As an all volunteer organization, we dedicate July for family and recuperation! But we jump back into the thick of it in just before school starts again with our annual meeting, our board educational retreat and resumed planning for all of our upcoming events.
We traditionally participate with a booth at the Chamber of Commerce's Harvest Moon Festival at the end of October. This festival is family friendly and "kidcentric".
We also participate with the Mayor's Christmas Tree lighting the first Saturday in December each year. We sell wreaths as a fundraiser during the event.
Permanent public art is a great addition to any community. Public art is art which is accessible to the community and visitors and they go about their daily lives. DPACD has facilitated a public art walk in Downtown which starts with a giant, 400 lb. mosaic egg located on the grounds of Peculiar Elementary. This piece, called Early Blooms, is by local artist, Rita Lillig. If you walk west from that site to 152 E. Broadway Street, you will see two pieces of chainsaw sculpture by internationally known chainsaw artist, Ken Tynan. From there walk to the intersection of Broadway and Main (also C Highway) in the heart of Downtown and look to the right. You will see the DPACD sign plaza. This space, once a weed riddled eyesore, is now home to four mosaic planters (two created by DPACD members, one created by community members at the Clara Brierly Festival of the Arts, one created by young artists at the Harvest Moon Festival), two ceramic totems which change with the seasons by local artist Natalie Thomas and a piece of metal art by artist Travis Galloway. The newest addition to the art walk is called "A Peculiar Family" by metal artists Steve Reddell. This piece was dedicated at the 2012 Clara Brierly Festival of the arts and is located adjacent to the court parking lot at Main and Center Streets. We hope you'll take a few moments (and a few pictures) with these wonderful pieces when you have an afternoon to walk around Downtown.
January 2012 marked the establishment of "a place of our own". Through an almost unbelievably generous gift from the Peculiar Charitable Foundation and the City of Peculiar, DPACD took possession and ownership of Cornerstone Chapel, Brierly Hall (formerly Friendship Hall) and the adjacent parsonage located in the heart of Downtown. The chapel, dedicated by the Methodist church that built it in May of 1908, is a major part of our history. The building had become run down and in need of repair. DPACD members, local tradesmen and the Peculiar Charitable Foundation are working together to give this grand old lady a face lift and bring it back to the gathering center it once was. To learn more about the property, our plans for it or how you can rent it for your upcoming event, click here.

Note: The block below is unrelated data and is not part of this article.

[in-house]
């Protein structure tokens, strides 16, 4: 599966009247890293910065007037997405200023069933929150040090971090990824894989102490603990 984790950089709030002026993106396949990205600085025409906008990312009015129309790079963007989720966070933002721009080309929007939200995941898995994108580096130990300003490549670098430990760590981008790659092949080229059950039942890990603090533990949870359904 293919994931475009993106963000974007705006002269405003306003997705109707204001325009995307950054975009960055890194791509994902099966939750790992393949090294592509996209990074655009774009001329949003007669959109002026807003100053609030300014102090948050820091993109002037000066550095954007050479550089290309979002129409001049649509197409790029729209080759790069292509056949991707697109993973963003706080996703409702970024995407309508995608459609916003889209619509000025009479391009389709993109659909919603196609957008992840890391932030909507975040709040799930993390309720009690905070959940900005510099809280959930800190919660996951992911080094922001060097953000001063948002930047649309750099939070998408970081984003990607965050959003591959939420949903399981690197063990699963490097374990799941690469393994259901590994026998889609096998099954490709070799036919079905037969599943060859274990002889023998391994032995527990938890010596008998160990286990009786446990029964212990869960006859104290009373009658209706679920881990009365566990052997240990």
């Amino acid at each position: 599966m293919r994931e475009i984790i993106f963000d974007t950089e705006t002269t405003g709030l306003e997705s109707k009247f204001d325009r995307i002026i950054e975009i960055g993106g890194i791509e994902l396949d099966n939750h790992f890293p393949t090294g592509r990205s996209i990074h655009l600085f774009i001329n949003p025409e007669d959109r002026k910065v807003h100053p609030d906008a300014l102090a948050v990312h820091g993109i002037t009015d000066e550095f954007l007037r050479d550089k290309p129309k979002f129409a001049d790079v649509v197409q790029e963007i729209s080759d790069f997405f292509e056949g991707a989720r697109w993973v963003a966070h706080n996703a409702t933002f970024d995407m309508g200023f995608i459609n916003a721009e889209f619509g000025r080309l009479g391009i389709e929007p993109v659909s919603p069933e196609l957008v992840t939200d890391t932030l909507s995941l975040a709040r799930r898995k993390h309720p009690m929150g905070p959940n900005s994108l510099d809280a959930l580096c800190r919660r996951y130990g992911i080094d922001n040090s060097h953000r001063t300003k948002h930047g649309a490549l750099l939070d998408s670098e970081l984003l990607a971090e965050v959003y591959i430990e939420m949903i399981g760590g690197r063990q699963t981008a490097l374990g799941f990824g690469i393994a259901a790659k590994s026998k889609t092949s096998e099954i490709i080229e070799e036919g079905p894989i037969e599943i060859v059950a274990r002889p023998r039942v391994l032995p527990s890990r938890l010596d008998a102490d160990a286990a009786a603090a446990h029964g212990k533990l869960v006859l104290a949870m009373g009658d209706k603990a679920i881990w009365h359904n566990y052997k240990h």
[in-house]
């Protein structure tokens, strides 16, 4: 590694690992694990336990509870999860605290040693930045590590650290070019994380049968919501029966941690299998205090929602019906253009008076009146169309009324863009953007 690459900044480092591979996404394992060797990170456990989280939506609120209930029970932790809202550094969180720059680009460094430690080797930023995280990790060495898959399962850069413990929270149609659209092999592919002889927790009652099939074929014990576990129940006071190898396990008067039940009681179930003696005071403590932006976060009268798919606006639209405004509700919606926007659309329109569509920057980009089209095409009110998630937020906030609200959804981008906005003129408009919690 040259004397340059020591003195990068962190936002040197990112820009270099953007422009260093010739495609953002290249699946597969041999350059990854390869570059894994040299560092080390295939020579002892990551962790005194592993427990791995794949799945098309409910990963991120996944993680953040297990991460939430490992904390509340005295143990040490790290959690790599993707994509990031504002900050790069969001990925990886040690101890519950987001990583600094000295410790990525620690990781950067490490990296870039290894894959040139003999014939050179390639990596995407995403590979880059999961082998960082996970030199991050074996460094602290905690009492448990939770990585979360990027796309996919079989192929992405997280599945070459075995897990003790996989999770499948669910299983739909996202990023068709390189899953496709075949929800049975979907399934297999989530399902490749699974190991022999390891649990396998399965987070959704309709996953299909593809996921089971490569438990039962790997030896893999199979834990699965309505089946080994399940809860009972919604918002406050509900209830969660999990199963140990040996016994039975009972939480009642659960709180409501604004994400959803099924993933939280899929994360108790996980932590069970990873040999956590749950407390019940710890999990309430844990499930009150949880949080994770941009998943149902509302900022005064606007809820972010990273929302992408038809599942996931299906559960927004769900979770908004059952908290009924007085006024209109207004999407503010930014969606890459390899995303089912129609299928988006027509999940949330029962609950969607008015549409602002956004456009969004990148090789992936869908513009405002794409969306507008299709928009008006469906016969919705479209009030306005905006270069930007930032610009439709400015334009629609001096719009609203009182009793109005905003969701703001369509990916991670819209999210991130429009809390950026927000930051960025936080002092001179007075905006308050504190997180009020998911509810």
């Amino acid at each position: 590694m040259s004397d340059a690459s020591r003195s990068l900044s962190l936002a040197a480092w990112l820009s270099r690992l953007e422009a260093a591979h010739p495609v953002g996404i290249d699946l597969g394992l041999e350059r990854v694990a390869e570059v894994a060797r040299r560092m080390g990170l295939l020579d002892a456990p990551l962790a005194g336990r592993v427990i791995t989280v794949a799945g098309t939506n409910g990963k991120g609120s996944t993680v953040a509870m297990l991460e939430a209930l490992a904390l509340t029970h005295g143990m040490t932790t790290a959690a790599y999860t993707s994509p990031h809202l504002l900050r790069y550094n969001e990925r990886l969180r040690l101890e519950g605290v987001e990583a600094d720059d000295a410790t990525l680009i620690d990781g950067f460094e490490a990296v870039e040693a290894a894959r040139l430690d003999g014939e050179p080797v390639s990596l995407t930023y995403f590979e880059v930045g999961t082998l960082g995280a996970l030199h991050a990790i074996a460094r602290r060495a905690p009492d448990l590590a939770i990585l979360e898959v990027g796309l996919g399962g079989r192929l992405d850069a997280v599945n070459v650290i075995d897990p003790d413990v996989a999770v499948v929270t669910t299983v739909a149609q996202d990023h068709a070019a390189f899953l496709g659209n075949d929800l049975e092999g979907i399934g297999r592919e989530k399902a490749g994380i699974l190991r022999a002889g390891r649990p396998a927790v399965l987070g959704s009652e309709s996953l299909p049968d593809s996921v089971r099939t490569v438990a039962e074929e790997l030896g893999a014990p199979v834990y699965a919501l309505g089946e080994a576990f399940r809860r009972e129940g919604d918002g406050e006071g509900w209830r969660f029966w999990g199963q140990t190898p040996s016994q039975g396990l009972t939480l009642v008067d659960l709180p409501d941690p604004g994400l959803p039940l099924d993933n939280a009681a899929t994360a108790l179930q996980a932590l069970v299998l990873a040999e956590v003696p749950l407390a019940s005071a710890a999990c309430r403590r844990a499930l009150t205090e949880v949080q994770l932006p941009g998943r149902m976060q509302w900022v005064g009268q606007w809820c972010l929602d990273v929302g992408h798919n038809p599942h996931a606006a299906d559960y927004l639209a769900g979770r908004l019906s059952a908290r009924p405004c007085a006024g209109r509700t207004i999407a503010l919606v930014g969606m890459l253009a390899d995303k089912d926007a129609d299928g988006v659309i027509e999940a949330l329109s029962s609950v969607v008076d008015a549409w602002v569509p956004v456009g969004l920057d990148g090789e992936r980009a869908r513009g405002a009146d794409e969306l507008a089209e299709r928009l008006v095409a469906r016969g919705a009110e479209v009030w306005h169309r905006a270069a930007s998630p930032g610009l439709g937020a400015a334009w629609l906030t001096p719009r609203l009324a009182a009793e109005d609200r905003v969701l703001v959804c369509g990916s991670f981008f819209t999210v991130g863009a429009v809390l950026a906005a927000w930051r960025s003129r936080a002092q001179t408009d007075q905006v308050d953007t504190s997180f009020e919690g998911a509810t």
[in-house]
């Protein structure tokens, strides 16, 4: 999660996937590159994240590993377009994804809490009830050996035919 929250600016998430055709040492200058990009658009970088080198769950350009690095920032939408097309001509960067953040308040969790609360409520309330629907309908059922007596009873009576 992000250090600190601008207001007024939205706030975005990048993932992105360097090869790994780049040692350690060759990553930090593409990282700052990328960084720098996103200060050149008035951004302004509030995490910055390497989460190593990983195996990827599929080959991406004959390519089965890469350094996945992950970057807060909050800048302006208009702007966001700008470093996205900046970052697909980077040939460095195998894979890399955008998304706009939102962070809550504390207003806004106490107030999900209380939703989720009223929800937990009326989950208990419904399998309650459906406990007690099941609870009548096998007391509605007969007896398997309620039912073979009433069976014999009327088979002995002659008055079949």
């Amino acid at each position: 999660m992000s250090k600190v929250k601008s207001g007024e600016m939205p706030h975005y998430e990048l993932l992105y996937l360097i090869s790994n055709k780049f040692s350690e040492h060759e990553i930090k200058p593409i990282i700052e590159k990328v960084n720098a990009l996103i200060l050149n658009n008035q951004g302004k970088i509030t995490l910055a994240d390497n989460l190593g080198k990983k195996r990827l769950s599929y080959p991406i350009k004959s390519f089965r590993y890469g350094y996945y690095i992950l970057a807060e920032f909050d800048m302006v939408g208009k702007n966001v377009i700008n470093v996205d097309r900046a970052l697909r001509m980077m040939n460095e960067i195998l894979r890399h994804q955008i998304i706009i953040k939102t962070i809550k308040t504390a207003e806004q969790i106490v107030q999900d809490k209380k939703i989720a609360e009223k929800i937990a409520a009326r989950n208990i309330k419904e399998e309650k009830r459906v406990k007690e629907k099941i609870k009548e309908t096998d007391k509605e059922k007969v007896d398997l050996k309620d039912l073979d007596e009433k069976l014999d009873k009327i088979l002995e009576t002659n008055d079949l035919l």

Meetings & Contact
Most meetings are held at Brierly Hall located at 163 W. Center Street in Downtown (Center Street is one way in front of the hall so please use the alley immediately to the south of the hall or Broadway Street to turn west then north on West First Street and then east on to West Center Street). Please contact email@example.com to verify meeting times and locations. We do not hold meetings in July.
|Membership & Board Meeting Dates for 2011-2012|
|August 13, 2012||6:30 pm||Annual Meeting - party pants encouraged|
|September 10, 2012||6:30 pm||You could win a cool door prize|
|October 8, 2012||6:30 pm||Pumpkin cookies are reportedly possible|
|November 12, 2012||6:30 pm||You'll be "thankful" that you came|
|December 10, 2012||6:30 pm||Santa will put you on the "good" list if you come|
|January 14, 2013||6:30 pm||Keep your resolution to make a difference - be here|
|February 11, 2013||6:30 pm||If you love Peculiar, you'll love DPACD|
|March 11, 2013||6:30 pm||St. Patrick is watching you|
|April 8, 2013||6:30 pm||You can see the eggs at the same time!|
|May 13, 2013||6:30 pm||You know your mom would want you to...|
|June 17, 2013||6:30 pm||3rd Monday - needed a week to recover from the Clara!|